<At least> there’d be a look in his eyes sometimes, and then I knew I’d got to give in


Senior Member
Here are some words from the novel Lady Chatterley's Lover(page 348, chapter 16) by Lawrence (planetebook,here):
(background: Connie was leaving for Venice, Mrs Bolton was helping her pack. Mrs Bolton said men are all like babies, who need flattering and wheedling. Connie asked whether Bolton's husband was the lord and master thing, Bolton said:"No! At least.…………")

‘No! At least there’d be a look in his eyes sometimes, and then I knew I’d got to give in. But usually he gave in to me. No, he was never lord and master. But neither was I. I knew when I could go no further with him, and then I gave in: though it cost me a good bit, sometimes.’

I feel at most is better than at least. But Lawrence just used it to show Bolton was not well-educated and not good at expressing herself in standard English.
Is that right please?
  • Hermione Golightly

    Senior Member
    British English
    'At least' modifies the No! her first response to Connie asking if her husband had ever behaved like her 'lord and master'. She denies that, exclaiming 'No!', then she acknowledges that she knew she had to agree with him, by a certain look in his eye.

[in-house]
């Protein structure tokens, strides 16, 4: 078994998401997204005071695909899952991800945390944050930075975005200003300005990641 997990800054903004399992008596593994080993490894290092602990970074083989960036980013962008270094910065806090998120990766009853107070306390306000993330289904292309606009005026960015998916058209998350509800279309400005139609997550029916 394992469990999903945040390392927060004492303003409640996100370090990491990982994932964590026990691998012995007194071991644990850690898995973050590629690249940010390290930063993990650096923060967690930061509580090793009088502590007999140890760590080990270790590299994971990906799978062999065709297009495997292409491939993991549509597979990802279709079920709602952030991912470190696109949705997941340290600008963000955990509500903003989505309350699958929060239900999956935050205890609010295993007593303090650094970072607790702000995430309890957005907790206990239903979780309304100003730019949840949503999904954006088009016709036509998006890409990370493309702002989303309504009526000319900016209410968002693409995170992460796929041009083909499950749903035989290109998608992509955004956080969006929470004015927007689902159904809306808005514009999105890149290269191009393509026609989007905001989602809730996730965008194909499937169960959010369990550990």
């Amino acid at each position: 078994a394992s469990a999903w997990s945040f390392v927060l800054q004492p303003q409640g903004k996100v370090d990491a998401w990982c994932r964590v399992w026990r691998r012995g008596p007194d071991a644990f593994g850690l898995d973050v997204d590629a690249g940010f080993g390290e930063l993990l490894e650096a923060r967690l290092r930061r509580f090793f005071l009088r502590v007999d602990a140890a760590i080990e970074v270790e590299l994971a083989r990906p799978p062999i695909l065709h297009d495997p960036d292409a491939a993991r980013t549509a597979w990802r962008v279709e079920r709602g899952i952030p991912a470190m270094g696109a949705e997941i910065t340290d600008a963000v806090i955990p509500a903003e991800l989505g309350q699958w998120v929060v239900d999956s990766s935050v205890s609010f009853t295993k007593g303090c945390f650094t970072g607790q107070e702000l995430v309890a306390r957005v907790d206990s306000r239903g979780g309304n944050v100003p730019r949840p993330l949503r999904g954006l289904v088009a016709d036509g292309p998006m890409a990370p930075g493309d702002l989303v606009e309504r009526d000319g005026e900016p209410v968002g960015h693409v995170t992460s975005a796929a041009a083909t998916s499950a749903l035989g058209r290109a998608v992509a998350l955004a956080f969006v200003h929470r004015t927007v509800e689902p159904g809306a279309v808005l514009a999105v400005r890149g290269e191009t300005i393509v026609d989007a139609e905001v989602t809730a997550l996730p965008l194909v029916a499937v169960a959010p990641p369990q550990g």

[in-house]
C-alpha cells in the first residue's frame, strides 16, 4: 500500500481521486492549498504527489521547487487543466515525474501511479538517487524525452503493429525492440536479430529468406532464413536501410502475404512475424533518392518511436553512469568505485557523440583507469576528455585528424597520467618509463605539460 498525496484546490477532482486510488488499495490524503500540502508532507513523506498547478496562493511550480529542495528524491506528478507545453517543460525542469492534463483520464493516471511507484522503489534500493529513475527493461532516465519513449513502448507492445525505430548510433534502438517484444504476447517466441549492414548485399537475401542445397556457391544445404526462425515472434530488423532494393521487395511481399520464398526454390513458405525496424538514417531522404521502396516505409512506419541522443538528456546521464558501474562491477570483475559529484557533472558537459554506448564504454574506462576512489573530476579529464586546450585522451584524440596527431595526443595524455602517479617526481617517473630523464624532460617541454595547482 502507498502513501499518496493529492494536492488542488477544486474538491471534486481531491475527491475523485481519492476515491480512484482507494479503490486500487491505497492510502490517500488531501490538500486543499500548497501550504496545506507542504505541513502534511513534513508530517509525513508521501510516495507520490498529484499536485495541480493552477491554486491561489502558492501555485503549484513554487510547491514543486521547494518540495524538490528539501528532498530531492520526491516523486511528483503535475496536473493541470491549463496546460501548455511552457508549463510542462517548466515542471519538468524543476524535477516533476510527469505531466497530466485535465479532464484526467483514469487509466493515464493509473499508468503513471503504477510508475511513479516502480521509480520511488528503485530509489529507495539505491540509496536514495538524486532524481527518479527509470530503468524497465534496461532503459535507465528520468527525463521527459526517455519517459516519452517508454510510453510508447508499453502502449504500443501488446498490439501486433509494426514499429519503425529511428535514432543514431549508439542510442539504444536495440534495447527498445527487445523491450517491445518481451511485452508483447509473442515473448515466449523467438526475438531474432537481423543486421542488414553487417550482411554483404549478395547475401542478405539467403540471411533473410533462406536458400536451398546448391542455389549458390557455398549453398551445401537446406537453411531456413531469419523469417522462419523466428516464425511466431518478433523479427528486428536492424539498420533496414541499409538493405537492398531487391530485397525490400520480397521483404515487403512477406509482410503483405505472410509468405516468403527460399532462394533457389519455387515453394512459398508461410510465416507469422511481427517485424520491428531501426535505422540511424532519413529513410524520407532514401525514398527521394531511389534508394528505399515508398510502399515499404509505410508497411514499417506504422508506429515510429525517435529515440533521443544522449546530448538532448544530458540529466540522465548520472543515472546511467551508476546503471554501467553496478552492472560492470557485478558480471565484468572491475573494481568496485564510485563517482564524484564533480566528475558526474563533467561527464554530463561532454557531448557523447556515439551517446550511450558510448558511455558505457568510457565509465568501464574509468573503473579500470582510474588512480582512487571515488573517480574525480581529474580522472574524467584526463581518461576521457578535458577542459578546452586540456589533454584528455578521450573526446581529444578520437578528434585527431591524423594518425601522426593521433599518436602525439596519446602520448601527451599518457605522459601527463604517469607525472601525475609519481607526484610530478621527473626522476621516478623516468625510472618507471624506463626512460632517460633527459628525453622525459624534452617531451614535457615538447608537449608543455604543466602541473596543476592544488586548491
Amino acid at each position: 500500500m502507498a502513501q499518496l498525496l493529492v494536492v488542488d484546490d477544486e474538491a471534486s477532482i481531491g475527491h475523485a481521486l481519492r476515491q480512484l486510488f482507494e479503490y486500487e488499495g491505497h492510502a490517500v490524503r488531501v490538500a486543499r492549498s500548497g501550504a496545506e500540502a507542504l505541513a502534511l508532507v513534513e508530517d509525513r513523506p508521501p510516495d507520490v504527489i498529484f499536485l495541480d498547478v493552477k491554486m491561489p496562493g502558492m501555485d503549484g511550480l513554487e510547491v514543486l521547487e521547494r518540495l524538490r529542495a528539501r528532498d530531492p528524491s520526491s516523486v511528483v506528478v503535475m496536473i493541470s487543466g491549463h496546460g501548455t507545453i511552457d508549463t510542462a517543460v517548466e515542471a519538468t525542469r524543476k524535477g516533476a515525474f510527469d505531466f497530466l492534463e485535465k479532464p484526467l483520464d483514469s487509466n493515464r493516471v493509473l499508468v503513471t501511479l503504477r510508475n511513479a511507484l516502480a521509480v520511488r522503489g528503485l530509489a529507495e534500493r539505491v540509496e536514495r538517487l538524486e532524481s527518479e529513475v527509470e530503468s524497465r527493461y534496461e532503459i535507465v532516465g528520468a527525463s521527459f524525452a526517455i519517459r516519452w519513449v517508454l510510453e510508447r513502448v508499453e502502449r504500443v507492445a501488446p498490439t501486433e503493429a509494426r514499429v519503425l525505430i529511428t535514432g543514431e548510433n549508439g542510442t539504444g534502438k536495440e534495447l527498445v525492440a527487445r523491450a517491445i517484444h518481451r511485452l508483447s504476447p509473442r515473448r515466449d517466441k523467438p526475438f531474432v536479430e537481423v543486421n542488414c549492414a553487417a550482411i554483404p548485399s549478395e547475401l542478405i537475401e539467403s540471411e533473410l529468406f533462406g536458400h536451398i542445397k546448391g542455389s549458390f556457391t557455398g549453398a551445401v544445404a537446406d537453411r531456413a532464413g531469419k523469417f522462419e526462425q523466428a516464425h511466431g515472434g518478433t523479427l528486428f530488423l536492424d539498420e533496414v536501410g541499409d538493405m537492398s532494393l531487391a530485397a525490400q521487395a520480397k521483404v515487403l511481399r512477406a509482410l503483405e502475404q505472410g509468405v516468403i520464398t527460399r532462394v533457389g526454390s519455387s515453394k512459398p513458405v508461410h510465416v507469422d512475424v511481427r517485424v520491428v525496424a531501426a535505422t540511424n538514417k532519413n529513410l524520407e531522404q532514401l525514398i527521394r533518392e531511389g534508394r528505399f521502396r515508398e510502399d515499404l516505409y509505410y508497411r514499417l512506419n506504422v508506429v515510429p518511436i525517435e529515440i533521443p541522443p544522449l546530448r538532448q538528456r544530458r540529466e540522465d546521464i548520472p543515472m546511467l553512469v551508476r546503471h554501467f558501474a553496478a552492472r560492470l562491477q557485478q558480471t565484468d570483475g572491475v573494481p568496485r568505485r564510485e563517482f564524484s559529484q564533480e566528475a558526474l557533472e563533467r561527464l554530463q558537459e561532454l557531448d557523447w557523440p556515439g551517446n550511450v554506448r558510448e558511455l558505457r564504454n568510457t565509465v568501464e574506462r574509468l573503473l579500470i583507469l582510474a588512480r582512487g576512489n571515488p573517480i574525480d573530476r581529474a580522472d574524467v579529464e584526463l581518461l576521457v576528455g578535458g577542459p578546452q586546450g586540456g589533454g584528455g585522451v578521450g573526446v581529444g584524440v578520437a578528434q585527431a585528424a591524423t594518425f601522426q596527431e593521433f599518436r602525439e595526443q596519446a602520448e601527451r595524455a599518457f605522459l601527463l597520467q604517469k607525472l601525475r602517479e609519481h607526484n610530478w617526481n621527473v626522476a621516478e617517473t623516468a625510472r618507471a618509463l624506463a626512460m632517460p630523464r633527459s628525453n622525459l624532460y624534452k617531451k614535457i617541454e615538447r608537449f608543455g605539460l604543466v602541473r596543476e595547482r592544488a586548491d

'We aren't rich, at least not what most people call rich'.

    It's an idiom defined in the WR dictionary as:
    at least:
    • at the lowest estimate or figure:We'll have to pay $500 at least to cover that damage.
    • at any rate;
      in any case:At least she wasn't hurt.
    We could say 'only in the smallest way'.

    An idiom often defies language logic or a literal translation. This is good standard English.​


    Senior Member
    Thank you two. I think I have understood your explanations.
    "At least" can mean "The preceding statement may be overstatement, exaggeration, simplification, or over-simplification; but this is true:".
    This makes sense. And I feel it's a little close to but in this case
    Last edited:
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